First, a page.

Greenspan prepares world public opinion to U.S. default

Aleksey Komarov


— In an interview with Bloomberg last Friday, Greenspan warned of ‘almost certain’ Greek default and hinted that ‘Greece’s debt crisis has the potential to push the U.S. into another recession’.

— It sounds illogical how small and remote Greece could trigger another wave of recession in the U.S. economy, when direct exposure of U.S. banks and brokers is negligible at just $32.7 billion!

— Greek default could actually be used by U.S. lawmakers and Fed as an excuse for U.S. going into technical default itself.

— This kind of behavior is not new, it mirrors the tactics that Bank of England used in 1931 to leave gold standard. Then bankruptcy of Austria’s leading bank Creditanstalt in May 1931 induced a series of banking panics in continental Europe. Using these events as a pretext Bank of England left gold standard 4 months later thus undermining world’s existing monetary system. Shockwaves of British default swept over the world, automatically making central and commercial banks with pound-denominated assets insolvent. Long period of deflationary contraction followed in the U.S. (ended only by 1933) and continental Europe (ended by 1936), while British economy was hurt only moderately.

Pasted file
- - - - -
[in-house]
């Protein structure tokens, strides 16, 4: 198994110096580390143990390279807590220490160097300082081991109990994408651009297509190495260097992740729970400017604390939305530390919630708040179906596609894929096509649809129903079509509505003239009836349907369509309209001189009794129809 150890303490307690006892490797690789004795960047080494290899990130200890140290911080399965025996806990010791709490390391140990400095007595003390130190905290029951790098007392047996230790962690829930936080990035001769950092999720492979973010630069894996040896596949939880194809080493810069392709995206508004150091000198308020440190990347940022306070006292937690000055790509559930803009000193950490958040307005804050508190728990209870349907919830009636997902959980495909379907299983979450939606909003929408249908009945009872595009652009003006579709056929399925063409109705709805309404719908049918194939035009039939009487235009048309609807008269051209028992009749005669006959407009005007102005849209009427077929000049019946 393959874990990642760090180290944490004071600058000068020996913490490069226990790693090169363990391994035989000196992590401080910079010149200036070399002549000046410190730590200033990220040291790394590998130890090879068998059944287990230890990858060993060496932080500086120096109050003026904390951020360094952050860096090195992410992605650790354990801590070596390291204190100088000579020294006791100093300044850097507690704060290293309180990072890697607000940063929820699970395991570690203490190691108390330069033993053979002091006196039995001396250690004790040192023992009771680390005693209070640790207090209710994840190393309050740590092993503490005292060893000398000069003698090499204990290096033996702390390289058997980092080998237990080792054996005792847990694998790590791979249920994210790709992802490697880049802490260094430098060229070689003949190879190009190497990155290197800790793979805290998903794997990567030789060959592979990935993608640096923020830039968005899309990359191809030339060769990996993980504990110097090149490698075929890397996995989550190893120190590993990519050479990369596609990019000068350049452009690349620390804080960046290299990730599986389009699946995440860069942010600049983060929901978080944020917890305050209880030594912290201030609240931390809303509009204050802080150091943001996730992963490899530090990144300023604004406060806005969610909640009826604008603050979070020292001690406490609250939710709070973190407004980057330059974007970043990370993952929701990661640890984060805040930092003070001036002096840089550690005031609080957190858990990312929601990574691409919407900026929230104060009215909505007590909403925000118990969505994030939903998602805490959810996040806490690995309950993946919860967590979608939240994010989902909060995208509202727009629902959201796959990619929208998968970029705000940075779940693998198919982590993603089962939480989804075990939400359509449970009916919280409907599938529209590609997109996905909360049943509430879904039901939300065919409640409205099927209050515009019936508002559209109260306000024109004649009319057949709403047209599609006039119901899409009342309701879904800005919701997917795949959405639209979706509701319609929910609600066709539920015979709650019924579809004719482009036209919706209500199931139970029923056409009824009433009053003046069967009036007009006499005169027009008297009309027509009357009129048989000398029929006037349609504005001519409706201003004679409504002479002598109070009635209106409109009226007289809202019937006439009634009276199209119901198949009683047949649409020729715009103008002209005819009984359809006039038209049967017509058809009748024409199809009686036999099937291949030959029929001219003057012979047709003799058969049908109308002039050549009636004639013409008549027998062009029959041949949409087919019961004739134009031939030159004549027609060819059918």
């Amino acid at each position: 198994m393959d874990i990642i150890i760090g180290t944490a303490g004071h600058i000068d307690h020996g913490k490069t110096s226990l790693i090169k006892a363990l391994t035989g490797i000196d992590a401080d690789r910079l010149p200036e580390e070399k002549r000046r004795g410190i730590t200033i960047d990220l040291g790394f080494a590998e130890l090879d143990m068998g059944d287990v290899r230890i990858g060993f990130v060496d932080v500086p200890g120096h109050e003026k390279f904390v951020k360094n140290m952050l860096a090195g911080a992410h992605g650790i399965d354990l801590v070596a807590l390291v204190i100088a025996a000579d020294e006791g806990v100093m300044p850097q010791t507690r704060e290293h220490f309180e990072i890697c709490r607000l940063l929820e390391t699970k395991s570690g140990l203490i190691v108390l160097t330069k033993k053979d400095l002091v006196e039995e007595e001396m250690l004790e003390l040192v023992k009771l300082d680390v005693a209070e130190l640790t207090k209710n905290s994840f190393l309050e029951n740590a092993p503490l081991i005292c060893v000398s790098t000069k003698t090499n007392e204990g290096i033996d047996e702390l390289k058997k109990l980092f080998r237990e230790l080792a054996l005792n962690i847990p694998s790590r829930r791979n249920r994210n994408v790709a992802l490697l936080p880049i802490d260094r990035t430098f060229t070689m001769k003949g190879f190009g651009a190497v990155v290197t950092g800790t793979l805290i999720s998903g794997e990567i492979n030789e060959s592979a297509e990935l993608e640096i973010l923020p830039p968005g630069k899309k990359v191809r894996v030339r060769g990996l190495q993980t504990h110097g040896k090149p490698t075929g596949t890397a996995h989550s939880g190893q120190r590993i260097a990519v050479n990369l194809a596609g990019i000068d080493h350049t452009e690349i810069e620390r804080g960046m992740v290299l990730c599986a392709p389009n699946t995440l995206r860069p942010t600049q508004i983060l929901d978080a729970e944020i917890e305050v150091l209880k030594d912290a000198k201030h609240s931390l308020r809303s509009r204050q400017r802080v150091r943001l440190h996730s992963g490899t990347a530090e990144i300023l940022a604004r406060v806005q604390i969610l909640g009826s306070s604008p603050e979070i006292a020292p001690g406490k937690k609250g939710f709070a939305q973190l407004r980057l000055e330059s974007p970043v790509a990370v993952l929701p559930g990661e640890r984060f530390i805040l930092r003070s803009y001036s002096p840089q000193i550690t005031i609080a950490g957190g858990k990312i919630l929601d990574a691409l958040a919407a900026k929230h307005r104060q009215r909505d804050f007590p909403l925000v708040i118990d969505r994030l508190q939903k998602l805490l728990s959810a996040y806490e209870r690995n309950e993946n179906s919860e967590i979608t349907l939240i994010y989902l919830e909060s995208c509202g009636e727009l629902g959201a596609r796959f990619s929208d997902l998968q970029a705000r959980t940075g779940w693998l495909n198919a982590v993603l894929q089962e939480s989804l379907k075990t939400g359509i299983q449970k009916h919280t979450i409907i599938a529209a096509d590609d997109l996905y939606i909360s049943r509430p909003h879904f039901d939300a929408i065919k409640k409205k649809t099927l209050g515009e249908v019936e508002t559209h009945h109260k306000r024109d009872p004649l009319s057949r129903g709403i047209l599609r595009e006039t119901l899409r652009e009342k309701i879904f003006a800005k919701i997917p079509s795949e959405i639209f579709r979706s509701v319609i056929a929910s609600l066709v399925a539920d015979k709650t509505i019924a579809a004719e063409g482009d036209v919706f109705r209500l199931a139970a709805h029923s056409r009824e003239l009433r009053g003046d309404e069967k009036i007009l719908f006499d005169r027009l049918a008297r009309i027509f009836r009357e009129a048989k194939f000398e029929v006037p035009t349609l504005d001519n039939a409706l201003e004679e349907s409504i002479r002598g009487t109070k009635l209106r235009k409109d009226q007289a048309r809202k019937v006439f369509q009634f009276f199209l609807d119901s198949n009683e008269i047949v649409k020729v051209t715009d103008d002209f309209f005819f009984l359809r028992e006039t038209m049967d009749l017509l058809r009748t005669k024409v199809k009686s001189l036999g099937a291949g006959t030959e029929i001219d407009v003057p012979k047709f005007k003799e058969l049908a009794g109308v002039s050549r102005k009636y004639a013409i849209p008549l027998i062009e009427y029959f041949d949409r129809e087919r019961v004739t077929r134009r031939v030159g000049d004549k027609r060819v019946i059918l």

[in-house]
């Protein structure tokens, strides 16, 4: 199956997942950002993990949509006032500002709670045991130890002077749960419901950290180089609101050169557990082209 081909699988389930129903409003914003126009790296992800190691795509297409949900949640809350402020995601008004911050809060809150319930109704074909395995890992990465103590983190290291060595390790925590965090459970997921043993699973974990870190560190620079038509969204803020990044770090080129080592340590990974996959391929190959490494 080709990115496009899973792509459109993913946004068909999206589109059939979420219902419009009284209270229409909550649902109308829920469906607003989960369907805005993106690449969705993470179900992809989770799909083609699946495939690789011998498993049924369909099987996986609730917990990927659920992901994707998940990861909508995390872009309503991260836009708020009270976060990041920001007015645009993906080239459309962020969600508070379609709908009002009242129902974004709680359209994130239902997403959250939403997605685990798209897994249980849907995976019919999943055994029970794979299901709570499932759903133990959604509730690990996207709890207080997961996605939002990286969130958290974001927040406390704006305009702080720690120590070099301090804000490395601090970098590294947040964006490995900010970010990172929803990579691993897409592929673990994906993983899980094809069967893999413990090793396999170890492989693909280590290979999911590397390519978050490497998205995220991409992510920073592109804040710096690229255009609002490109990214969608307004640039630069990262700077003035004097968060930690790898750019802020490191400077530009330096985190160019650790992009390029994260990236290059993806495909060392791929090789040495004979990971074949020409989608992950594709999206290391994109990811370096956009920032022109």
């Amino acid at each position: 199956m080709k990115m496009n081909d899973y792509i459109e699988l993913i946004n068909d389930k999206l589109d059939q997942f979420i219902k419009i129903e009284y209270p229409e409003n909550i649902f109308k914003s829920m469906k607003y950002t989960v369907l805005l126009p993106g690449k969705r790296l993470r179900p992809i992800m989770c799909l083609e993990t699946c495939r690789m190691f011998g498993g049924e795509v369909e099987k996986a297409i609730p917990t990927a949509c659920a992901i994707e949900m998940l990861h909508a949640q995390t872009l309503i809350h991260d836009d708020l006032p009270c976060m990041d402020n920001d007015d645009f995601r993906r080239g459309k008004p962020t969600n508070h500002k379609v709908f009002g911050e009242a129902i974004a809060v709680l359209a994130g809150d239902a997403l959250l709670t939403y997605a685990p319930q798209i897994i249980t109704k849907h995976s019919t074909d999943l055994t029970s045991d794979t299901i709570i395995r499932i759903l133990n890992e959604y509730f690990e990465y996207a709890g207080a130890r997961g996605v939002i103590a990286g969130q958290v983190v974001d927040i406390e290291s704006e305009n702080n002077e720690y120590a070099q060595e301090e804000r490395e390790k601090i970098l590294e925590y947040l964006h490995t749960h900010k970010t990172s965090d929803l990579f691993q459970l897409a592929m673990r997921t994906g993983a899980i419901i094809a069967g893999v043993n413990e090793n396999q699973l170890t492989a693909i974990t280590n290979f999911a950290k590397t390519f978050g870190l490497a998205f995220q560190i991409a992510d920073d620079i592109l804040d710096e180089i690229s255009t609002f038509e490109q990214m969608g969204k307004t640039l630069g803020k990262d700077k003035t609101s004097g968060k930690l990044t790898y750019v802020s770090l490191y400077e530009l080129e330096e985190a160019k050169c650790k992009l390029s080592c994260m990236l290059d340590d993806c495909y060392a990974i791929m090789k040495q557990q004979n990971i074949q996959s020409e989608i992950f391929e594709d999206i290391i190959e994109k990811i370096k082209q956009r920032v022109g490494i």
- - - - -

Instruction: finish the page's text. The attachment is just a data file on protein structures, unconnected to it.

— With this analogy in mind, I would not be surprised to see U.S. default as inadequate answer to Greek debt crisis. U.S. bondholders, both public and private, would be severely hurt initiating a deflationary domino effect on commodity and stock markets

— And finally, Greenspan’s ridiculous “Greek scare” looks like an attempt to prepare the public to such a scenario in advance.

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